HomeAboutusEditorial BoardCurrent issuearchivesSearch articlesInstructions for authorsSubscription detailsAdvertise

  Login  | Users online: 4604

   Ahead of print articles    Bookmark this page Print this page Email this page Small font sizeDefault font size Increase font size  

SHORT ARTICLE Table of Contents   
Year : 2007  |  Volume : 32  |  Issue : 3  |  Page : 189-191

Vulnerability assessment in slums of union territory, Chandigarh

School of Public Health, Department of Community Medicine, Post Graduate Institution of Medical Education and Research (PGIMER), Chandigarh, India

Date of Submission02-Jun-2005
Date of Acceptance11-Aug-2007

Correspondence Address:
J S Thakur
School of Public Health, Department of Community Medicine, Post Graduate Institution of Medical Education and Research (PGIMER), Chandigarh - 160 012
Login to access the Email id

Source of Support: None, Conflict of Interest: None

DOI: 10.4103/0970-0218.36824

Rights and Permissions


Keywords: Vulnerability, slum, immunization, Reproductive and Child health

How to cite this article:
Rao B T, Thakur J S. Vulnerability assessment in slums of union territory, Chandigarh. Indian J Community Med 2007;32:189-91

How to cite this URL:
Rao B T, Thakur J S. Vulnerability assessment in slums of union territory, Chandigarh. Indian J Community Med [serial online] 2007 [cited 2022 Jul 2];32:189-91. Available from: https://www.ijcm.org.in/text.asp?2007/32/3/189/36824

The word vulnerability means 'able to be easily hurt'. Vulnerability itself implies the extent to which individuals are incapable of making and implementing free and informed decisions about their life. Societal vulnerability focuses directly on the contextual factors, such as governmental structure, gender relationship, and attributes towards sexuality, religious beliefs and poverty. [1] The ultimate aim of vulnerability reduction is to expand people's capacity to exert control over their own health. By identifying the larger social issues that constrain or promote this ability, contextual analysis stresses the need for positive and synergistic interaction between the individual services, programmes and other collective initiatives and the social environment.

Vulnerability assessment is defined as the systematic examination of a system to identify those critical infrastructures or related components that may be at risk from an attack and the determination of appropriate procedures that can be implemented to reduce that risk. [2] Risk and vulnerability assessment is a multi-step process, which includes analyses like hazard identification; critical facilities, societal, economic and environmental vulnerability; and mitigation opportunities. This helps to identify people, property and resources that are at risk of injury and damage. This information is important to help in determining and prioritizing the intervention measures.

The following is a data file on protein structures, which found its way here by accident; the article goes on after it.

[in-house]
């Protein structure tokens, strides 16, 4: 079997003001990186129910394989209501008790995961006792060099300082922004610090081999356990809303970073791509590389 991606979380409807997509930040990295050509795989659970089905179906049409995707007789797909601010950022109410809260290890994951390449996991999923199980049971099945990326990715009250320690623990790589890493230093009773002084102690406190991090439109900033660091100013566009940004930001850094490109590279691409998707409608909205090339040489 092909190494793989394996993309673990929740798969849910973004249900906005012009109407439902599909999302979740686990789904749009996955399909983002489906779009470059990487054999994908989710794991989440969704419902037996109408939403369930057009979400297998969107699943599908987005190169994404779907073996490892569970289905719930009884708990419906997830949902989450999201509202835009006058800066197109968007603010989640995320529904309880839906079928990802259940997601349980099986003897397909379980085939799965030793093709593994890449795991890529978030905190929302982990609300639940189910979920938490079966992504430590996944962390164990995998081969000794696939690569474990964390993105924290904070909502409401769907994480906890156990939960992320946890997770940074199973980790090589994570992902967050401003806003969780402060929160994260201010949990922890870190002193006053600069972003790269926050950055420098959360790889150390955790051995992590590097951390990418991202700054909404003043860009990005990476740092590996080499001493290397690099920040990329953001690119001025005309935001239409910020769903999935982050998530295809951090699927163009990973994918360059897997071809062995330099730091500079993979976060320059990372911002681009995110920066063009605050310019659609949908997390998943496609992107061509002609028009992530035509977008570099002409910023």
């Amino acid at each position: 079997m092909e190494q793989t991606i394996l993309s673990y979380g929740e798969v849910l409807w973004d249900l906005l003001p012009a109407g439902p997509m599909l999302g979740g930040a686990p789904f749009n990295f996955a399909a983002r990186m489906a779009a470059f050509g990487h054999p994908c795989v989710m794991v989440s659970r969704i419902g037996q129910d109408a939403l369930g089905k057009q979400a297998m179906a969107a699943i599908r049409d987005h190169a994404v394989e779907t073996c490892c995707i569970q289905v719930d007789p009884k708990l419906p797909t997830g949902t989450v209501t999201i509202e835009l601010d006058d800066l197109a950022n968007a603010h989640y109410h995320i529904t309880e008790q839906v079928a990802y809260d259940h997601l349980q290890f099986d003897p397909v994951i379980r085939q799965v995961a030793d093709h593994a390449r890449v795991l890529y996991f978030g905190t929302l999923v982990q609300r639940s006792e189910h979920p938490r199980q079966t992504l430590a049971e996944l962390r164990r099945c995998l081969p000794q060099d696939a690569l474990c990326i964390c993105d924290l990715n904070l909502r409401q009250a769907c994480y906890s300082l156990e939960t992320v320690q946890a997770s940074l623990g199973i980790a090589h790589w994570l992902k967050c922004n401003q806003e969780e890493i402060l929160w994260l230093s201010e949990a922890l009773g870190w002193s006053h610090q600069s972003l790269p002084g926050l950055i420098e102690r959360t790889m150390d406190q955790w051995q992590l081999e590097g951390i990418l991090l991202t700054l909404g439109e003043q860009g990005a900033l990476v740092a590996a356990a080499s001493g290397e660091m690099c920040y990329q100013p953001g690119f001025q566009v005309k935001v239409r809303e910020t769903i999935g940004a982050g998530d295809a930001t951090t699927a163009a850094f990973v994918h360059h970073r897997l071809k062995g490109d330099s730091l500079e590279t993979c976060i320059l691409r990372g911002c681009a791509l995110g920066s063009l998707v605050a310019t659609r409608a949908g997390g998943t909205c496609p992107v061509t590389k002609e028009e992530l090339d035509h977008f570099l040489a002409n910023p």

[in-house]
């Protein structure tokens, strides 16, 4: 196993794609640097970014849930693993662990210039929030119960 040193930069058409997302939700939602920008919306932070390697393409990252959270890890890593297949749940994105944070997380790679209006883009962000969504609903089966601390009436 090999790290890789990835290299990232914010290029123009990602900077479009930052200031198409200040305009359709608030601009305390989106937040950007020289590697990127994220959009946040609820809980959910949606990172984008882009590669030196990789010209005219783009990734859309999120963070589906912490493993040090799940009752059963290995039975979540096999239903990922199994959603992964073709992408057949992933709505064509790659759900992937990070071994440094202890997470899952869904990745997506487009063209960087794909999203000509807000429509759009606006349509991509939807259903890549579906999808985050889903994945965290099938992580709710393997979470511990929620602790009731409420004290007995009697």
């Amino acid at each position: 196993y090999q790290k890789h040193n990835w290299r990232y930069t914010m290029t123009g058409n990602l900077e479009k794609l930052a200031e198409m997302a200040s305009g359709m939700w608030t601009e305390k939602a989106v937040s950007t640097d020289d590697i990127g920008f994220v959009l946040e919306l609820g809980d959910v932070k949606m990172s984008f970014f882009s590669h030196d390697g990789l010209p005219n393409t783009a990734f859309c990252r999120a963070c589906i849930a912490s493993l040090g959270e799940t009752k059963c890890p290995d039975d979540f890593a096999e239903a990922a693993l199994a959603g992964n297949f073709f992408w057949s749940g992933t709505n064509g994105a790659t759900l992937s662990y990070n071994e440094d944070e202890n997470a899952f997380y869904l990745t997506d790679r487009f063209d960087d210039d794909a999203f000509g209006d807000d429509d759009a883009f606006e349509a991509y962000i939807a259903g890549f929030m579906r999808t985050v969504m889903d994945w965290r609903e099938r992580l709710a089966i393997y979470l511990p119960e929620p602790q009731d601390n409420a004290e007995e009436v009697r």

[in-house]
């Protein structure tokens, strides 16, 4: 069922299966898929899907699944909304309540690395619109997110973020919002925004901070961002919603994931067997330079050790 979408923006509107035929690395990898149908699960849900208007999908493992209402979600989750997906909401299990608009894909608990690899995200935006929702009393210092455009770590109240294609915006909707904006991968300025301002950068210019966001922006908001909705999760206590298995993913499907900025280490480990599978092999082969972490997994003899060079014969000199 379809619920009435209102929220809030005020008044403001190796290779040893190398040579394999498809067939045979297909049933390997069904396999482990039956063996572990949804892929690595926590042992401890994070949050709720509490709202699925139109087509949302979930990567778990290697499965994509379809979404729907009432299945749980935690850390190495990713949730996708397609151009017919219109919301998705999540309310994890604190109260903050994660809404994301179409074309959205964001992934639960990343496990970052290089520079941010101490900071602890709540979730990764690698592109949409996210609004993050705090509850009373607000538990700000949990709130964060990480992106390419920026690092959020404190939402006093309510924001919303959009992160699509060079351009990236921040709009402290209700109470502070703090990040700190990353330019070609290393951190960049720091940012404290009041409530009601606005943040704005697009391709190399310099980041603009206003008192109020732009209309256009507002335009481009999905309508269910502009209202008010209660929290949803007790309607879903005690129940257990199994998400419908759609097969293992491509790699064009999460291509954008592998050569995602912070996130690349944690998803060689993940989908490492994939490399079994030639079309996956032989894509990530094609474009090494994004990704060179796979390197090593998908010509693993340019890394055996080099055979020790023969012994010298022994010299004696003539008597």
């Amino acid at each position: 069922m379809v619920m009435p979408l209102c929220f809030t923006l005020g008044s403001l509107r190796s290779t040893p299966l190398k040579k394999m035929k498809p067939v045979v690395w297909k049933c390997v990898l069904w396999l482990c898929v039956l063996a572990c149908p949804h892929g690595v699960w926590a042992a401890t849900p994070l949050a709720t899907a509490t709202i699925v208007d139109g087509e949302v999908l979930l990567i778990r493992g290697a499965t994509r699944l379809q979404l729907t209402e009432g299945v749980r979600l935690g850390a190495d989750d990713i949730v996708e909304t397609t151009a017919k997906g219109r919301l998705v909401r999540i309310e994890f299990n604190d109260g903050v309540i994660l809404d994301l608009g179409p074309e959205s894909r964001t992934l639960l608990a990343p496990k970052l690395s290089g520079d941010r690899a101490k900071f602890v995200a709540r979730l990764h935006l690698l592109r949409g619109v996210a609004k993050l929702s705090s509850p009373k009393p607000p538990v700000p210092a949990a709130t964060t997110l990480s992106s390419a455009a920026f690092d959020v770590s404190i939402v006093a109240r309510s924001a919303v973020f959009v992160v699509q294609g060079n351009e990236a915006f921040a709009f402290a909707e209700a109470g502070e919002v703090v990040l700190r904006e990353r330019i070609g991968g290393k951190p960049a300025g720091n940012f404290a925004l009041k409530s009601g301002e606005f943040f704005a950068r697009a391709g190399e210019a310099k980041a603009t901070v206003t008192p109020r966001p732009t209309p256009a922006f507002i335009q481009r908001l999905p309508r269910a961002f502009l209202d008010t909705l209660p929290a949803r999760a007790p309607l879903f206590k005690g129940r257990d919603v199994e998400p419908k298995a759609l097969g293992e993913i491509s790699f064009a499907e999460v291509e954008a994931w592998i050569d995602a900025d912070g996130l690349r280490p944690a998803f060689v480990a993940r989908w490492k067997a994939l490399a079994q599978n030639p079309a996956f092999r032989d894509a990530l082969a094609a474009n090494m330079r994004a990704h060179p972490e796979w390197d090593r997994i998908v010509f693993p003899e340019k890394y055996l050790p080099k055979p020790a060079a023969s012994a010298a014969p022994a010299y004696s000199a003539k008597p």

About 25% of Indian poor population currently live in slums, which often lack even the most basic health and infrastructure services. [3] Maternal and child health indicators among slum people show that their health is 2-3 times worse than 'average' urban areas. It is estimated that agencies are only reaching about 30% of the urban poor and those being served belong to the comparatively 'better off' slums. Participative methods for ranking urban poor populations according to selected health vulnerability criteria are needed.

It is estimated that one-third of urban population of Chandigarh reside in slums. There have been conflicting reports about the number of slums. However, as per the health department report of 1998, there were 13 slums with a total population of 2,30,000. Due to the conflicting figures about the number and population in slums, it was decided to undertake mapping and health vulnerability assessment of slums for resource allocation under RCH-II in Union Territory, Chandigarh.

   Materials and Methods Top

This cross-sectional study was carried out in Chandigarh, adjoining sectors and villages. A rapid survey method was used for estimating the existing slums in Chandigarh. Four field investigators were assigned this activity. All the investigators were native of Chandigarh, and had exposure of more than three years in field work at Chandigarh. They were divided into two teams and provided vehicles for this rapid survey.

A questionnaire was used to collect information for assessing the socio-demographic factors and vulnerability status of the slums. Initially, the field workers administered this questionnaire to key informants like local leaders, NGO representatives, health workers and anganwadi workers in one slum for pre-testing, and few modifications were made. From the existing list of slums provided by Municipal Corporation and health department, and on the basis of information received from other sources, the team visited each slum and interviewed the key informants in the area to find out the number of houses, expected population and vulnerability status. In each slum, seven children were chosen in the age group of 12-23 months to assess immunization coverage. For this purpose, the first child was selected randomly, and other children were selected consecutively by the standard cluster technique.

Vulnerability criteria developed on the basis of experience and by reviewing the current literature available from country. [3] We considered a total of 16 variables under seven subheadings - social, economic, infrastructure, morbidity, land status, access and usage of health services, and history of collective efforts - as shown in [Table - 1]. Each variable was assigned a score, and cumulative score for each slum was calculated. For each variable, the maximum score assigned was 3, and the minimum score was 1. If the condition was good, then it was assigned a score of 3. Those in between were assigned an intermediate score of 2 as perceived by the key informants. According to this vulnerability criterion, a slum could fall between a maximum score of 48 and a minimum score of 16. On the basis of this score, slums were categorized as high, moderate or low vulnerable slums. If the score was <26, it was categorized as high vulnerable, 26-35 as moderate vulnerable and >35 as low vulnerable. A slum was defined in the study as any area designated as slum by Chandigarh Administration, or a compact area of at least 300 population or about 60-70 households of poorly built, congested tenements in unhygienic environment usually with inadequate infrastructure and lacking proper sanitary and drinking water facilities or a resettlement colony. Children who have completed primary immunization were taken as fully immunized.